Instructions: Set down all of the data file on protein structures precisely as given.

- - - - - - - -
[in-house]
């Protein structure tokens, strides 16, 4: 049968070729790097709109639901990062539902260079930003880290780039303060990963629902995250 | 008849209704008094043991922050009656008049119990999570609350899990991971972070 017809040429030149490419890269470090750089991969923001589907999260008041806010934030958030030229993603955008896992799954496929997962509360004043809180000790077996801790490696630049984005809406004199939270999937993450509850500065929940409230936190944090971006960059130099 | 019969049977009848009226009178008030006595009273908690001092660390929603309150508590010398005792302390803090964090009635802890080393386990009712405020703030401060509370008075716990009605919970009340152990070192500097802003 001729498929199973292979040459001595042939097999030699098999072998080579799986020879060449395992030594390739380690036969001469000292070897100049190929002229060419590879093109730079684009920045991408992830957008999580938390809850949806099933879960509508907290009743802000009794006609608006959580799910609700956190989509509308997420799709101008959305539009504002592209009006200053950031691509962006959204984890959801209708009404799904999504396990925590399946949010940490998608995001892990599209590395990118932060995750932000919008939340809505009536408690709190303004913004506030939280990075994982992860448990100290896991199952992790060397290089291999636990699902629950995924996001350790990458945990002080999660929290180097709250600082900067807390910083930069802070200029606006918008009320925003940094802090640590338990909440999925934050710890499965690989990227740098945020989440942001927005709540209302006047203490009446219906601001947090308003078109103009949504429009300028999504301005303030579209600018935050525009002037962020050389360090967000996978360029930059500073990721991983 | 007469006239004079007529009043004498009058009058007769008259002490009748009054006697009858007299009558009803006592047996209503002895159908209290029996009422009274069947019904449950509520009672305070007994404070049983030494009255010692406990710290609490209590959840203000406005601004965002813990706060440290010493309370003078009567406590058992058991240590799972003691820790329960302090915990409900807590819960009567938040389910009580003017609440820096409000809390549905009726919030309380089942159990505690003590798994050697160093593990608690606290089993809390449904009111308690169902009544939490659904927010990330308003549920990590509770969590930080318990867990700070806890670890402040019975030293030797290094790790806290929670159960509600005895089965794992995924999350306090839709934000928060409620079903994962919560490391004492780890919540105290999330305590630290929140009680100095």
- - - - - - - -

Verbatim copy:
[in-house]
């Protein structure tokens, strides 16, 4: 049968070729790097709109639901990062539902260079930003880290780039303060990963629902995250 | 008849209704008094043991922050009656008049119990999570609350899990991971972070 017809040429030149490419890269470090750089991969923001589907999260008041806010934030958030030229993603955008896992799954496929997962509360004043809180000790077996801790490696630049984005809406004199939270999937993450509850500065929940409230936190944090971006960059130099 | 019969049977009848009226009178008030006595009273908690001092660390929603309150508590010398005792302390803090964090009635802890080393386990009712405020703030401060509370008075716990009605919970009340152990070192500097802003 001729498929199973292979040459001595042939097999030699098999072998080579799986020879060449395992030594390739380690036969001469000292070897100049190929002229060419590879093109730079684009920045991408992830957008999580938390809850949806099933879960509508907290009743802000009794006609608006959580799910609700956190989509509308997420799709101008959305539009504002592209009006200053950031691509962006959204984890959801209708009404799904999504396990925590399946949010940490998608995001892990599209590395990118932060995750932000919008939340809505009536408690709190303004913004506030939280990075994982992860448990100290896991199952992790060397290089291999636990699902629950995924996001350790990458945990002080999660929290180097709250600082900067807390910083930069802070200029606006918008009320925003940094802090640590338990909440999925934050710890499965690989990227740098945020989440942001927005709540209302006047203490009446219906601001947090308003078109103009949504429009300028999504301005303030579209600018935050525009002037962020050389360090967000996978360029930059500073990721991983 | 007469006239004079007529009043004498009058009058007769008259002490009748009054006697009858007299009558009803006592047996209503002895159908209290029996009422009274069947019904449950509520009672305070007994404070049983030494009255010692406990710290609490209590959840203000406005601004965002813990706060440290010493309370003078009567406590058992058991240590799972003691820790329960302090915990409900807590819960009567938040389910009580003017609440820096409000809390549905009726919030309380089942159990505690003590798994050697160093593990608690606290089993809390449904009111308690169902009544939490659904927010990330308003549920990590509770969590930080318990867990700070806890670890402040019975030293030797290094790790806290929670159960509600005895089965794992995924999350306090839709934000928060409620079903994962919560490391004492780890919540105290999330305590630290929140009680100095």